The details are not out but yesterday afternoon it was announced that Peter Dunne had agreed to support the GCSB bill as long as various amendments were made. There is to be “increased oversight” through the establishment of a two person advisory panel to assist the Inspector-General of Intelligence and Security, the need to advise the IGIS if a warrant relating to a New Zealander is put on the register, and annual reporting on the number of instances the GCSB has provided asistance and the number of warrants and authoristations issued. This is all after the event stuff and if the Kitteridge Report is an example of what will happen the important detail will not be provided and Kiwis will not be able to find out if they have been spied on.
Negotiated changes to the law include the addition of a set of guiding principles which may or may not be helpful and removal of the Order in Council mechanism to allow other agencies to be added to the list of those able to request assistance from the GCSB. Paula Bennett will have to get a bill passed through Parliament before unleashing the GCSB onto beneficiaries.
There will be an independent review of the operations and performance the GCSB and the NZSIS and their governing legislation in 2015, and thereafter every 5 to 7 years but you have to wonder why the reviews happen after the law changes are made and not before.
And Mr Dunne will be working with others to ensure that there is a uniform definition of private communications and metadata throughout New Zealand’s legislation. Again this is post event stuff. Metadata is not mentioned in the original bills and this is an astounding omission given the importance metadata plays in the debate the definition needs to be perfected before the law changes are made.
Green co leader Russell Norman has described the accommodation as a “stitch up” and the changes as “cosmetic” and he is right.
And what happened to the concerns of the Law Society, the Human Rights Commission and the Privacy Commissioner amongst others?
The HRC submission in particular makes compelling reading. It contains the following passage:
As the legislation is overly broad and enables mass surveillance, in our view, the limitation impairs the rights to privacy and freedom of expression in particular, more than is reasonably necessary. Further in the absence of any compelling argument for the level of intrusion that is contemplated, it cannot be said that what is proposed is proportionate to the objective of the legislation
Get that Peter Dunne? The HRC is saying that there is no compelling reason for the level of intrusion that is being contemplated.
Tech Liberty NZ in its submission stated that we are entering into a society where a lot of our metadata is going to be collected randomly. What are the benefits? That question has not been answered. Surely the most rudimentary cost benefit analysis should have been performed.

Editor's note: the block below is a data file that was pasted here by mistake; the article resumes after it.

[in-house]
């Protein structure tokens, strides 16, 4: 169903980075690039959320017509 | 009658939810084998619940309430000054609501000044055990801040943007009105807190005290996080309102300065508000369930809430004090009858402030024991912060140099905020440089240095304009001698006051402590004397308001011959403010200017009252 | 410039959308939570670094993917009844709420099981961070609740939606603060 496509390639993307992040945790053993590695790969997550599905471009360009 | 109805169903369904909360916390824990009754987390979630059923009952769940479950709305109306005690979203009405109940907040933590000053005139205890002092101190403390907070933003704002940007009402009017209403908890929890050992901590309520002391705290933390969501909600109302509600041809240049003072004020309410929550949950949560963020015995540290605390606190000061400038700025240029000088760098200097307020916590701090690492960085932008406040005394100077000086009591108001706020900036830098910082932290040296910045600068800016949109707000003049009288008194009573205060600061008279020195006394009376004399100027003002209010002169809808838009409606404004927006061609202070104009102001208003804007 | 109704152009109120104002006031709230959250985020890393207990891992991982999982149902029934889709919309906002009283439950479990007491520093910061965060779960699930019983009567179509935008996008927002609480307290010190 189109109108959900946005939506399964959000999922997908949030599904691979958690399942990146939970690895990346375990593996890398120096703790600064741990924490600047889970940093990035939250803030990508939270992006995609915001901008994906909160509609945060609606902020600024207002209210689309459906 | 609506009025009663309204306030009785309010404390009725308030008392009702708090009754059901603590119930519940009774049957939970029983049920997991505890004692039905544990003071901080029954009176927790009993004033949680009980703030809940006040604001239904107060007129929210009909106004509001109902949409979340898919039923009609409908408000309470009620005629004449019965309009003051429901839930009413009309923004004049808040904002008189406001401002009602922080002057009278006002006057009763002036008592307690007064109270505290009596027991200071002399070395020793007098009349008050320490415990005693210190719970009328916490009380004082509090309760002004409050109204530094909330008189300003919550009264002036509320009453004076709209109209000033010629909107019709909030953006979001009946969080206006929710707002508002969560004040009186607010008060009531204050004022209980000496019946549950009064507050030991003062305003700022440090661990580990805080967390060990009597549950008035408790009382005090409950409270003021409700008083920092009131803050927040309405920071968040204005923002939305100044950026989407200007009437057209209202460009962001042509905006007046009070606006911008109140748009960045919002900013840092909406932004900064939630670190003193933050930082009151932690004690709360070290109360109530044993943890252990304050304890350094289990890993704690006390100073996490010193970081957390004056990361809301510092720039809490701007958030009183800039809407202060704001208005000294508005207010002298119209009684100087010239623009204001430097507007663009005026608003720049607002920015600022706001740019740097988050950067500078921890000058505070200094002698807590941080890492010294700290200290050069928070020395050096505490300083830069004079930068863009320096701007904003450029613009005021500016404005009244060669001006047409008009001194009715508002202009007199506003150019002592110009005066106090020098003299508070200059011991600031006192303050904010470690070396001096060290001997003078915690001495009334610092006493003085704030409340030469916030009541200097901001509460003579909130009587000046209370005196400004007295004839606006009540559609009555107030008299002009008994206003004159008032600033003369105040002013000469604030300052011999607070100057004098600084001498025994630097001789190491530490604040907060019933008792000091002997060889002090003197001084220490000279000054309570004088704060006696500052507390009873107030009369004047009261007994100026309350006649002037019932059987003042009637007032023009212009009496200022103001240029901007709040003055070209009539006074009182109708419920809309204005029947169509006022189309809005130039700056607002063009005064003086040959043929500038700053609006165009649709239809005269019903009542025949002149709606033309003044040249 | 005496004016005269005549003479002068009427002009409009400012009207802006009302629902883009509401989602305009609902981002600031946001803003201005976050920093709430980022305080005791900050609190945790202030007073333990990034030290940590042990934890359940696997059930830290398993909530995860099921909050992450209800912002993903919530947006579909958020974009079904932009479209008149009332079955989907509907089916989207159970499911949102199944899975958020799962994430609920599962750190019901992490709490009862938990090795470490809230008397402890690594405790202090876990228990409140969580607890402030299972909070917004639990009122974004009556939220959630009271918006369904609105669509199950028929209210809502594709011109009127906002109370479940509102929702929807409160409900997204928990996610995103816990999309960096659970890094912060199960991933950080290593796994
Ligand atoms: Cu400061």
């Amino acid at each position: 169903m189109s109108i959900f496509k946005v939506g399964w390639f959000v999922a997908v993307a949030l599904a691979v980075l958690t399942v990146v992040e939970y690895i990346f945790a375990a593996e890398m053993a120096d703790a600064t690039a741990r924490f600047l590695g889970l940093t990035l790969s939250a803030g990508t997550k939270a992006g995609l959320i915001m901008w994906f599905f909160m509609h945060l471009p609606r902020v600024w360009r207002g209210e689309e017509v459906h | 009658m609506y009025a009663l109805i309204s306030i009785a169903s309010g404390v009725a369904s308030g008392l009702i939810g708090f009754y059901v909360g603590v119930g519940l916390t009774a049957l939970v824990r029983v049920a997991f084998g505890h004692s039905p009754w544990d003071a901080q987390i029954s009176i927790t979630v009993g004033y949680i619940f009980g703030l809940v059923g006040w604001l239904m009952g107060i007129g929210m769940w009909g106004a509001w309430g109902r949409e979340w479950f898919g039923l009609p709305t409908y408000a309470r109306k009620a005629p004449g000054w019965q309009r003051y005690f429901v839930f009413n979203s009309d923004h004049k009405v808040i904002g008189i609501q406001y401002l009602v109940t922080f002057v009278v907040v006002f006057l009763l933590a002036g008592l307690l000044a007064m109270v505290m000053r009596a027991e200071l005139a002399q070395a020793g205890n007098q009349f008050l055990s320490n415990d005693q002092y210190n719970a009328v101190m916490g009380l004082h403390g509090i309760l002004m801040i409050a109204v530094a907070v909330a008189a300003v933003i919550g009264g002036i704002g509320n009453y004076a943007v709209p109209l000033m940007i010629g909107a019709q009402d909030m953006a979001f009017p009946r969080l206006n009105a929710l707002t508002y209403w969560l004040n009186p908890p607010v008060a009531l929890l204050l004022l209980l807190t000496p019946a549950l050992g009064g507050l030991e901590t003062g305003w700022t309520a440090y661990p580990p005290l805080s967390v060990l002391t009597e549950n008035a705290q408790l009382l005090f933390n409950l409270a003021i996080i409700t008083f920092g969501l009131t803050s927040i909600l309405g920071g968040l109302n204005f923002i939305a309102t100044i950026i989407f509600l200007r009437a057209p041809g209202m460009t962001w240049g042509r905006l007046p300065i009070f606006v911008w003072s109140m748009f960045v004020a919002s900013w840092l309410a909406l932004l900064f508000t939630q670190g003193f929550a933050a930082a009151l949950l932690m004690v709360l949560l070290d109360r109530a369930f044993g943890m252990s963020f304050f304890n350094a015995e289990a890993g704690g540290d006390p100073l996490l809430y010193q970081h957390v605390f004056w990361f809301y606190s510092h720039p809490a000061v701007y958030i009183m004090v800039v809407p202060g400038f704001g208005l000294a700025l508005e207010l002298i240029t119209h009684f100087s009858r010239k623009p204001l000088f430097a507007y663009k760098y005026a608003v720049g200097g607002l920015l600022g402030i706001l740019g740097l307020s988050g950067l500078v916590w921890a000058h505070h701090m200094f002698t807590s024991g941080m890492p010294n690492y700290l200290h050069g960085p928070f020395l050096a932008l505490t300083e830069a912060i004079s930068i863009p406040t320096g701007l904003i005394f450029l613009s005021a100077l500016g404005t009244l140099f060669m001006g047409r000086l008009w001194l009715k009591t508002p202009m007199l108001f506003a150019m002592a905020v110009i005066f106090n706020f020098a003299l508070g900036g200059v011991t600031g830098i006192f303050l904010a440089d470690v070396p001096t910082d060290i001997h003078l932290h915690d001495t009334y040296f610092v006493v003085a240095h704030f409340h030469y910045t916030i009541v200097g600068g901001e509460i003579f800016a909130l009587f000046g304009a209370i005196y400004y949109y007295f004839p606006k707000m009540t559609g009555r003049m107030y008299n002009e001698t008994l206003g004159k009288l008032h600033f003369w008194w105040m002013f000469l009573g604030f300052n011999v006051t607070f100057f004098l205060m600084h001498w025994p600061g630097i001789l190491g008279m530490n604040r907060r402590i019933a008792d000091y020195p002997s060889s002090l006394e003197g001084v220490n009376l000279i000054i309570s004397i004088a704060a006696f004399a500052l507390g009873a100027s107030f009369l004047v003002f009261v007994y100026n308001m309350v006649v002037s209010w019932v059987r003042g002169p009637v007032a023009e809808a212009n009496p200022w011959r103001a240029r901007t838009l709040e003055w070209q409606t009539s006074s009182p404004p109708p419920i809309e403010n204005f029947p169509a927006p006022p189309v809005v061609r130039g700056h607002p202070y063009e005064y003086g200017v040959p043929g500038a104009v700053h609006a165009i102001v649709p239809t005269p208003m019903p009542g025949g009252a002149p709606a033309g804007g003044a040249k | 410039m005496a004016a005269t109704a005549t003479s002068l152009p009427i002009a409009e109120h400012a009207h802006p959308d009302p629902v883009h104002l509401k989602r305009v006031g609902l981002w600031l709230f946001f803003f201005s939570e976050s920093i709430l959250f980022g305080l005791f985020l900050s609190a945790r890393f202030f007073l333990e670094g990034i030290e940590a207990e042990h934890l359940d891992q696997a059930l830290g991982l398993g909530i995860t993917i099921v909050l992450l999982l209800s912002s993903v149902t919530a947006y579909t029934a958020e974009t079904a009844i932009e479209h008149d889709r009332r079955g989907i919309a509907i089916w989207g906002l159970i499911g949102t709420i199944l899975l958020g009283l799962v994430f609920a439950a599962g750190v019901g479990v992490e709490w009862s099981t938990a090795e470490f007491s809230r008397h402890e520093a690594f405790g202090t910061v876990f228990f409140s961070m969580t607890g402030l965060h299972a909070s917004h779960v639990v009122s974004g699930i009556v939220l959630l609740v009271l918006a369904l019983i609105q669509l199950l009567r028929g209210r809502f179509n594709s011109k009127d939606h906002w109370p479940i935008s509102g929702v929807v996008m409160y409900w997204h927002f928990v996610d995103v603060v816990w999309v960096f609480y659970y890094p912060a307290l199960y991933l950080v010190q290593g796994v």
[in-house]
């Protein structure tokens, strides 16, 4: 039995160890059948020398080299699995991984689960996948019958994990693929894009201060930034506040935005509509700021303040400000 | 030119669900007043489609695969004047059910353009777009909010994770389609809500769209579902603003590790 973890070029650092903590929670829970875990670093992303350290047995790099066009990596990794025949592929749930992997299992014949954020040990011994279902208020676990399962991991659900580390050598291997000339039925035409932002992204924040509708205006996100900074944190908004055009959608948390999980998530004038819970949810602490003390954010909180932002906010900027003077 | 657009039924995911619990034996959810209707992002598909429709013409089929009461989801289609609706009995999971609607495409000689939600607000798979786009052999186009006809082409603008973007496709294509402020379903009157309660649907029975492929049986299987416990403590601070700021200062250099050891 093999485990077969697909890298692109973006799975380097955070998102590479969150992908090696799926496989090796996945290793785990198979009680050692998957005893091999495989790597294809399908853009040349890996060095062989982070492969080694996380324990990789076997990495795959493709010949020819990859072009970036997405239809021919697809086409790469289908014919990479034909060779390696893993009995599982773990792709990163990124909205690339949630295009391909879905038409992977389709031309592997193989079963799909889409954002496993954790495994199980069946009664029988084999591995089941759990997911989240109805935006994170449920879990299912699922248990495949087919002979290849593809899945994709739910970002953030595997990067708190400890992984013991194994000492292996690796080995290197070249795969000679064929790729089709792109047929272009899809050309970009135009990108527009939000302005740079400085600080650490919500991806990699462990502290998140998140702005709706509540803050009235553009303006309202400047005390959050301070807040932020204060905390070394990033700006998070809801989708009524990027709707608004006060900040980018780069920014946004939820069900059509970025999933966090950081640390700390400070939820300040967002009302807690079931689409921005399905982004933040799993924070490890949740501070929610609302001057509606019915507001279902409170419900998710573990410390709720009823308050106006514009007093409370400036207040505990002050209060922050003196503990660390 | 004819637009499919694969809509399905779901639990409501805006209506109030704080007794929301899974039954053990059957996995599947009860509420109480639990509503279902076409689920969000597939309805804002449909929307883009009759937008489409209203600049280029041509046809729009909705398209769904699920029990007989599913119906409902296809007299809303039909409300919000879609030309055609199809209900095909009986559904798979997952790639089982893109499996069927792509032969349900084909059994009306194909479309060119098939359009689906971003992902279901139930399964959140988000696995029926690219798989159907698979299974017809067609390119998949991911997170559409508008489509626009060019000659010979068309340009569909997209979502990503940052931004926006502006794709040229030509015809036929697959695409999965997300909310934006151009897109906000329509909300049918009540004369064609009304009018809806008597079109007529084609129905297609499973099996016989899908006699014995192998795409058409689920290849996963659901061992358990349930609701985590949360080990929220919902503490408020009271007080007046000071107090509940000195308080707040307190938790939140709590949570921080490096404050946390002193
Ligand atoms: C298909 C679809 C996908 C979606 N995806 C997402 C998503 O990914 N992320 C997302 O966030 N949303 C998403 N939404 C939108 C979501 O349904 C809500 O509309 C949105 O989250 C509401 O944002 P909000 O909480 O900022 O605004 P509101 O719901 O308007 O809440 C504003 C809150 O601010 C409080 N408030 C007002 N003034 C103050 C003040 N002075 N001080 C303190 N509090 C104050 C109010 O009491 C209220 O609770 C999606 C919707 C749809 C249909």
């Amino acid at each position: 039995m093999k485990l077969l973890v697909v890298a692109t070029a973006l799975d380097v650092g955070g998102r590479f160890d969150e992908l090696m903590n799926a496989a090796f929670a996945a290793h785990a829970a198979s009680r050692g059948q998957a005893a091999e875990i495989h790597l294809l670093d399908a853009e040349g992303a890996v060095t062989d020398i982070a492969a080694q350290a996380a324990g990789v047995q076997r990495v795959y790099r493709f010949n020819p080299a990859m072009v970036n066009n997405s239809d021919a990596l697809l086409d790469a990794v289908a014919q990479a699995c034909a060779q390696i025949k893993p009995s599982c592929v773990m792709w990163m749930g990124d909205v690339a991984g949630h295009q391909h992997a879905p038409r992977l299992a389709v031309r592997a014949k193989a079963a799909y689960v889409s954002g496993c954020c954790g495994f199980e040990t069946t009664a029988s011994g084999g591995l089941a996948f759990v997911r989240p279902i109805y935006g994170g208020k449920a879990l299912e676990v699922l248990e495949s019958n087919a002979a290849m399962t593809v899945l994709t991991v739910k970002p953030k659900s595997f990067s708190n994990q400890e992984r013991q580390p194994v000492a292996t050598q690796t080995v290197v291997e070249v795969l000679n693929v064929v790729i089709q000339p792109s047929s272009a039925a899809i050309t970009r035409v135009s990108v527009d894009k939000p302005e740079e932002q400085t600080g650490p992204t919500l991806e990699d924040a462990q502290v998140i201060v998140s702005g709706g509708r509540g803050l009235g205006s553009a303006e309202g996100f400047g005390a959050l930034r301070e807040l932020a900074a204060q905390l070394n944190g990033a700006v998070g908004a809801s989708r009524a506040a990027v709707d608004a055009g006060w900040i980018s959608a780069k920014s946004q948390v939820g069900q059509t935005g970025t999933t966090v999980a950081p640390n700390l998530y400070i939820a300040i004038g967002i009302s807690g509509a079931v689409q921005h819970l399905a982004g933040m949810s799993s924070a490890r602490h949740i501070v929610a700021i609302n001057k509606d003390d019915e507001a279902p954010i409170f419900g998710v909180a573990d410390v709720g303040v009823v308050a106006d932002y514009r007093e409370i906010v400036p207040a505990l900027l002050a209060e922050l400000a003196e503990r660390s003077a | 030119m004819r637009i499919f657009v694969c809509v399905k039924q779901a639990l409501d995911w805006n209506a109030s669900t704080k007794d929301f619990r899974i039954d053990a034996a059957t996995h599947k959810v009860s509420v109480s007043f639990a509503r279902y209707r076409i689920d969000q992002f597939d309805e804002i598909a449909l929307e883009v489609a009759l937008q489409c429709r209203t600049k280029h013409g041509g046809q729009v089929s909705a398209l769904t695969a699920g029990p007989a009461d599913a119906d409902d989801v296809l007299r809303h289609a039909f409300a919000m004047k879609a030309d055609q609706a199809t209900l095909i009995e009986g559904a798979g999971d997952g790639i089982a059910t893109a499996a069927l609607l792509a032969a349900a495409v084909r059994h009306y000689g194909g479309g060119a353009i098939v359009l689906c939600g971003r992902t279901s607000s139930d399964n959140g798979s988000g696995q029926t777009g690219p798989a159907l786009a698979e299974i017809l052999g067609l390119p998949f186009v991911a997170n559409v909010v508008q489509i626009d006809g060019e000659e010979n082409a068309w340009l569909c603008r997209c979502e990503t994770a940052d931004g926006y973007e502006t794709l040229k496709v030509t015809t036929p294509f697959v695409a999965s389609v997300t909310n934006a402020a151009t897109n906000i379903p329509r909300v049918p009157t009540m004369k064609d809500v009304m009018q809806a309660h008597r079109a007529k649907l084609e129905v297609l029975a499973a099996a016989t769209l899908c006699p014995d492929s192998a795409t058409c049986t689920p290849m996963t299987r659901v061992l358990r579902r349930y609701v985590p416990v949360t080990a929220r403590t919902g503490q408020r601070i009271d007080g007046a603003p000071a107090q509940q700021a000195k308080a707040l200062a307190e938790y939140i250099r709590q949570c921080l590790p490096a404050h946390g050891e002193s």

The HRC sums up the effect of the bills very well. If enacted the law will permit foreign intelligence agencies to access data about private citizens in New Zealand. None of Dunne’s negotiated changes will change this.
John Key has said that he did not believe that the GCSB had engaged in the mass collection of metadata and he confirmed that metadata should be treated the same as communication and any collection of it would require a warrant. He planned to make a clear statement about this in the bill’s second reading
A few months ago he was ominously stating that the GCSB had engaged in 88 cases of illegal spying and a law change was necessary and now he is saying that the GCSB has not engaged in mass collection of metadata. Either there is a problem where the law needs to be clarified or there is not.
The drafting of the law is very loose. It is far too full of slogans and the interrelationship between the various provisions is far too complex to be understood easily. For instance it is intended that the performance of the Bureau’s functions and the relative importance and priority of the functions are to be determined by the Director. And “the performance of the Bureau’s functions under section 8A (information assurance and cybersecurity) and section 8C (co-operation with other entities to facilitate their functions) is at the discretion of the Director”.
To make things even worse the proposed section 8D allows the Director “all the powers that are necessary or desirable to perform the functions of the Bureau”. We will need an army of Kim Dotcoms with attendant resources to work out in Court what these provisions mean.
And while a warrant may be required to collect Kiwi metadata the relevant Minister can issue the warrant. So Key’s mate will apply to Key for permission to spy on us. Why am I not comforted by this thought?
As Idiot Savant states there is still time for Peter Dunne. But my hopes that he would make a principled stand are fading fast.